NEW YORK--(BUSINESS WIRE)--Jamaica's 2016-2017 budget supports our assumption that fiscal policy would remain broadly unchanged following February's change of government by maintaining a high primary surplus target and aiming to reduce government debt, Fitch Ratings says.
Last month, Prime Minister Andrew Holness presented the first budget since his Jamaica Labour Party (JLP) won February's general election. Holness described public debt reduction as a national priority and confirmed the 7% of GDP primary surplus target agreed with the IMF. He also said that the primary surplus target "must be supplemented by other strategies" including boosting growth.
Shortly before the election we upgraded Jamaica's sovereign rating to 'B' from 'B-' to reflect strong fiscal and external performance under the IMF's Extended Fund Facility (EFF). We assumed that the next government would keep a tight fiscal stance and adhere to the EFF programme through to April 2017. Austerity measures have not been popular, but EFF goals are supported by businesses, labour unions, and the leadership of both of the main political parties. The main goal is to reduce government debt/GDP to 96% by 2020 from 124.5% of GDP in March 2016.
The new government's policy stance is not identical to that of the previous PNP government. There is greater emphasis on boosting growth, which is falling short of the 2.5% rate originally assumed in the IMF programme in FY2016/2017 (real GDP grew 0.9% yoy in 1Q16), to reduce the debt/GDP ratio. The prime minister has created a new Ministry of Economic Growth and Job Creation and an Economic Growth Council.
A number of entities have been earmarked for privatization. A higher income tax threshold from 1 June will exempt up to 250,000 taxpayers from income tax. This is designed to incentivise work and stimulate consumption, with the loss of revenue (estimated by Jamaica's Economic Programme Oversight Committee at JMD26.5bn or around 1.5% of GDP over the next two fiscal years) compensated by higher indirect taxes including a rise in gasoline prices.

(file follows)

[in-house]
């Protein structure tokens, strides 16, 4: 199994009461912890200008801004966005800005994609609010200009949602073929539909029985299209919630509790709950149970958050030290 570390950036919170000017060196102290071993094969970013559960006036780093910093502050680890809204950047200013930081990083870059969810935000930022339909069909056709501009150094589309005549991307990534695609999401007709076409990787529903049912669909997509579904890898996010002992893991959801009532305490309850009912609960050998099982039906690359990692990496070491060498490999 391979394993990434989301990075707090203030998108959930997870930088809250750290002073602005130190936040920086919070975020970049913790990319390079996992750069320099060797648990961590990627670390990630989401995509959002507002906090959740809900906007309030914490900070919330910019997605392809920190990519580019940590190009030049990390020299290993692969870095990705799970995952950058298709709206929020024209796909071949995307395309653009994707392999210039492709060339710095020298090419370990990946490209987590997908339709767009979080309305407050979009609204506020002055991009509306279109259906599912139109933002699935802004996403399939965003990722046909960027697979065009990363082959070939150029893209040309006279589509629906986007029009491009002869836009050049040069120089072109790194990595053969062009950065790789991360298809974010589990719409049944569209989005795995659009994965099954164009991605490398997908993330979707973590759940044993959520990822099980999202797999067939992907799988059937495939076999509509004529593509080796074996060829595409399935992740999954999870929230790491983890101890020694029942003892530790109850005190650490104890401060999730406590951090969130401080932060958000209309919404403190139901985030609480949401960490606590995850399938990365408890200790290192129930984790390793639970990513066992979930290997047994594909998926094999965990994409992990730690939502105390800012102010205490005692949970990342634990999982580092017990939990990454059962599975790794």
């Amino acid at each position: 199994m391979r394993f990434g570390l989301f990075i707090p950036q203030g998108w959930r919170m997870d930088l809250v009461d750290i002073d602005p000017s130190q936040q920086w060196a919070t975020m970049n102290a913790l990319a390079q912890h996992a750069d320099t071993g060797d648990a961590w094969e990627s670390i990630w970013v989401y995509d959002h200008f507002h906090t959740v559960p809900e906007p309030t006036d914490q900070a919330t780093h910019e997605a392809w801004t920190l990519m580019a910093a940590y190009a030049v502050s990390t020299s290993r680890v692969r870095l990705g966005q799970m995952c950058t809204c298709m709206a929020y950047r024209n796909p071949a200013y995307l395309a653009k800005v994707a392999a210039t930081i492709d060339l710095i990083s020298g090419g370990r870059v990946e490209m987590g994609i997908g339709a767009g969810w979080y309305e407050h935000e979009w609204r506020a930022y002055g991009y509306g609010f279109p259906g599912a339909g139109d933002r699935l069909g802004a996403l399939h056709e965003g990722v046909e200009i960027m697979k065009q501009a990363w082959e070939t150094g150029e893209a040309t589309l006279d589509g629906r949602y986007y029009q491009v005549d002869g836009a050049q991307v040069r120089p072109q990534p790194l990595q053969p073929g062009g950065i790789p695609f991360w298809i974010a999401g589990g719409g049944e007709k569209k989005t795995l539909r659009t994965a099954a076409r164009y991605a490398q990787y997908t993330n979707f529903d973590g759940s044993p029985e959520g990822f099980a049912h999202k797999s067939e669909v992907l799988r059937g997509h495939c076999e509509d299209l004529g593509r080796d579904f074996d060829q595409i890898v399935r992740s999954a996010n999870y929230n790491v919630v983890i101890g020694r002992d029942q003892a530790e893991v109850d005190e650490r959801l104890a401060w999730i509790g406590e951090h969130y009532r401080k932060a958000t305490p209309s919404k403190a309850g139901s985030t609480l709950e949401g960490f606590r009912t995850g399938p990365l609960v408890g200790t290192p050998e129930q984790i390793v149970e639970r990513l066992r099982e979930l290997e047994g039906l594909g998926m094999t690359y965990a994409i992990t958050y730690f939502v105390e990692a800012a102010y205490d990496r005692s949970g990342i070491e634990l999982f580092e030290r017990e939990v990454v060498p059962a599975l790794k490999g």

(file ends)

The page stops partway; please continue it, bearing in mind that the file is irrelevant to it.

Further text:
Holness said that as growth, debt reduction, tax reform and government efficiency measures take effect, "we expect commensurate reductions in this [7% primary surplus] target." There is a precedent for a slight relaxation of programme fiscal targets -- in December, the IMF agreed to reduce last year's and this year's primary surplus targets by 0.25pp of GDP (to 7.25% of GDP in FY2015/2016 and 7% of GDP in FY2016/2017, respectively).
However, the debt management strategy published in April assumes that the 7% of GDP target is maintained through FY2018-2019. "Debt-for-nature" and debt-for-assets swaps featured in the budget are unlikely to have a major impact on the debt burden in the short-term. Debt-for-nature swaps would be limited to bilateral debt, which was just 4.4% of Jamaica's total debt stock at end-March.
Fitch projects that debt/GDP will fall by 10pp of GDP by March 2018, assuming that growth recovers to 2% and the government adheres to fiscal targets. On 20 May, the IMF said Jamaica's programme was on track and a preliminary staff-level agreement had been reached on measures that would complete the 11th and 12th EFF reviews, and that fiscal discipline "is critical for further reducing debt."
IMF Executive Board approval would make about USD80m available to Jamaica, providing further balance-of-payments support.
The above article originally appeared as a post on the Fitch Wire credit market commentary page. The original article can be accessed at www.fitchratings.com. All opinions expressed are those of Fitch Ratings.